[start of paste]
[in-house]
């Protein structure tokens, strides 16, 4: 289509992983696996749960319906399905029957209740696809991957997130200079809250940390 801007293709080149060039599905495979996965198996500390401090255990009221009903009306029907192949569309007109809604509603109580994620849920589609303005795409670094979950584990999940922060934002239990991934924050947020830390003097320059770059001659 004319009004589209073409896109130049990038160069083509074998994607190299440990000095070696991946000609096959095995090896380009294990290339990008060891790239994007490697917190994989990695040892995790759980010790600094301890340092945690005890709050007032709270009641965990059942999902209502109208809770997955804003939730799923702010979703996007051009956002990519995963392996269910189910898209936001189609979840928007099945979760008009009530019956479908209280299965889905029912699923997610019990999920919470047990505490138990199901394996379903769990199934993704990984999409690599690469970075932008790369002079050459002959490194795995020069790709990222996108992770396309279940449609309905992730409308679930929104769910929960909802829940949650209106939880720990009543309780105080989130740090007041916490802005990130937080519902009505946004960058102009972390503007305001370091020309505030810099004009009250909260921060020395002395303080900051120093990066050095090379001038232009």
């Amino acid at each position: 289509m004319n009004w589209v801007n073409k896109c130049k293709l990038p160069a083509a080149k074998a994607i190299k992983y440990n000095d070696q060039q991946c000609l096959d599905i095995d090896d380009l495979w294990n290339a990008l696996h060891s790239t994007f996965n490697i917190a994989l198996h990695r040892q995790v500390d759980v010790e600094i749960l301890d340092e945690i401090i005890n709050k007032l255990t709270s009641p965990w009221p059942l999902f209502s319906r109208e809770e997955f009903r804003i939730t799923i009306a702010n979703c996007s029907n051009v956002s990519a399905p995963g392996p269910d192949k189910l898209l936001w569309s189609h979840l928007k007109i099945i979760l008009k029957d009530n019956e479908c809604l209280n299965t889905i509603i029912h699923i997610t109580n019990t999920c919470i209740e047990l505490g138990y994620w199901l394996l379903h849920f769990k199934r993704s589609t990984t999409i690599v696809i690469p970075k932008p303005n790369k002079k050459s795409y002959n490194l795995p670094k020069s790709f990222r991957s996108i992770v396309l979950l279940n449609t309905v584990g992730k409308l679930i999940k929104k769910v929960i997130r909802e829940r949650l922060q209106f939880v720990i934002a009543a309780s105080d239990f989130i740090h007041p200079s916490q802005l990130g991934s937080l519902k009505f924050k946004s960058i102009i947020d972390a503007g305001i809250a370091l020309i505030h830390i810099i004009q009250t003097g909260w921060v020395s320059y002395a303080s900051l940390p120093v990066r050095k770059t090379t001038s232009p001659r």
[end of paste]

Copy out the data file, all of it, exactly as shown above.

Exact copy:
[in-house]
């Protein structure tokens, strides 16, 4: 289509992983696996749960319906399905029957209740696809991957997130200079809250940390 801007293709080149060039599905495979996965198996500390401090255990009221009903009306029907192949569309007109809604509603109580994620849920589609303005795409670094979950584990999940922060934002239990991934924050947020830390003097320059770059001659 004319009004589209073409896109130049990038160069083509074998994607190299440990000095070696991946000609096959095995090896380009294990290339990008060891790239994007490697917190994989990695040892995790759980010790600094301890340092945690005890709050007032709270009641965990059942999902209502109208809770997955804003939730799923702010979703996007051009956002990519995963392996269910189910898209936001189609979840928007099945979760008009009530019956479908209280299965889905029912699923997610019990999920919470047990505490138990199901394996379903769990199934993704990984999409690599690469970075932008790369002079050459002959490194795995020069790709990222996108992770396309279940449609309905992730409308679930929104769910929960909802829940949650209106939880720990009543309780105080989130740090007041916490802005990130937080519902009505946004960058102009972390503007305001370091020309505030810099004009009250909260921060020395002395303080900051120093990066050095090379001038232009």
């Amino acid at each position: 289509m004319n009004w589209v801007n073409k896109c130049k293709l990038p160069a083509a080149k074998a994607i190299k992983y440990n000095d070696q060039q991946c000609l096959d599905i095995d090896d380009l495979w294990n290339a990008l696996h060891s790239t994007f996965n490697i917190a994989l198996h990695r040892q995790v500390d759980v010790e600094i749960l301890d340092e945690i401090i005890n709050k007032l255990t709270s009641p965990w009221p059942l999902f209502s319906r109208e809770e997955f009903r804003i939730t799923i009306a702010n979703c996007s029907n051009v956002s990519a399905p995963g392996p269910d192949k189910l898209l936001w569309s189609h979840l928007k007109i099945i979760l008009k029957d009530n019956e479908c809604l209280n299965t889905i509603i029912h699923i997610t109580n019990t999920c919470i209740e047990l505490g138990y994620w199901l394996l379903h849920f769990k199934r993704s589609t990984t999409i690599v696809i690469p970075k932008p303005n790369k002079k050459s795409y002959n490194l795995p670094k020069s790709f990222r991957s996108i992770v396309l979950l279940n449609t309905v584990g992730k409308l679930i999940k929104k769910v929960i997130r909802e829940r949650l922060q209106f939880v720990i934002a009543a309780s105080d239990f989130i740090h007041p200079s916490q802005l990130g991934s937080l519902k009505f924050k946004s960058i102009i947020d972390a503007g305001i809250a370091l020309i505030h830390i810099i004009q009250t003097g909260w921060v020395s320059y002395a303080s900051l940390p120093v990066r050095k770059t090379t001038s232009p001659r």